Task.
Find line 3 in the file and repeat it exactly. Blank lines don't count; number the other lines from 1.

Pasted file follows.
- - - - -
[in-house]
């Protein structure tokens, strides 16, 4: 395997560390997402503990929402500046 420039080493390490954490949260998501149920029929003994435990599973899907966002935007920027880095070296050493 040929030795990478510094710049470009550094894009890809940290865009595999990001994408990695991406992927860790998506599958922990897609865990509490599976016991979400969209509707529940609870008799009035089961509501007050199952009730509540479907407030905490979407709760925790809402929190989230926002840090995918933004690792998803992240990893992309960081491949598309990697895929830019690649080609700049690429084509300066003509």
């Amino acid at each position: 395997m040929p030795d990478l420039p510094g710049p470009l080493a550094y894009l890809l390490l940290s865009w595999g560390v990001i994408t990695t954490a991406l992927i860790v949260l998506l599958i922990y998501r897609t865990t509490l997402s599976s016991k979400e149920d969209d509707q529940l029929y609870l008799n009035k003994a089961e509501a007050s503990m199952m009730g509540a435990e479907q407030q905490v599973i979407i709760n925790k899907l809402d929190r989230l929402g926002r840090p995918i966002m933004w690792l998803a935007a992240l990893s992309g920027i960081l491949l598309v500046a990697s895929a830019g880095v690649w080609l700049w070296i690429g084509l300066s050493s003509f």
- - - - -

């Amino acid at each position: 395997m040929p030795d990478l420039p510094g710049p470009l080493a550094y894009l890809l390490l940290s865009w595999g560390v990001i994408t990695t954490a991406l992927i860790v949260l998506l599958i922990y998501r897609t865990t509490l997402s599976s016991k979400e149920d969209d509707q529940l029929y609870l008799n009035k003994a089961e509501a007050s503990m199952m009730g509540a435990e479907q407030q905490v599973i979407i709760n925790k899907l809402d929190r989230l929402g926002r840090p995918i966002m933004w690792l998803a935007a992240l990893s992309g920027i960081l491949l598309v500046a990697s895929a830019g880095v690649w080609l700049w070296i690429g084509l300066s050493s003509f």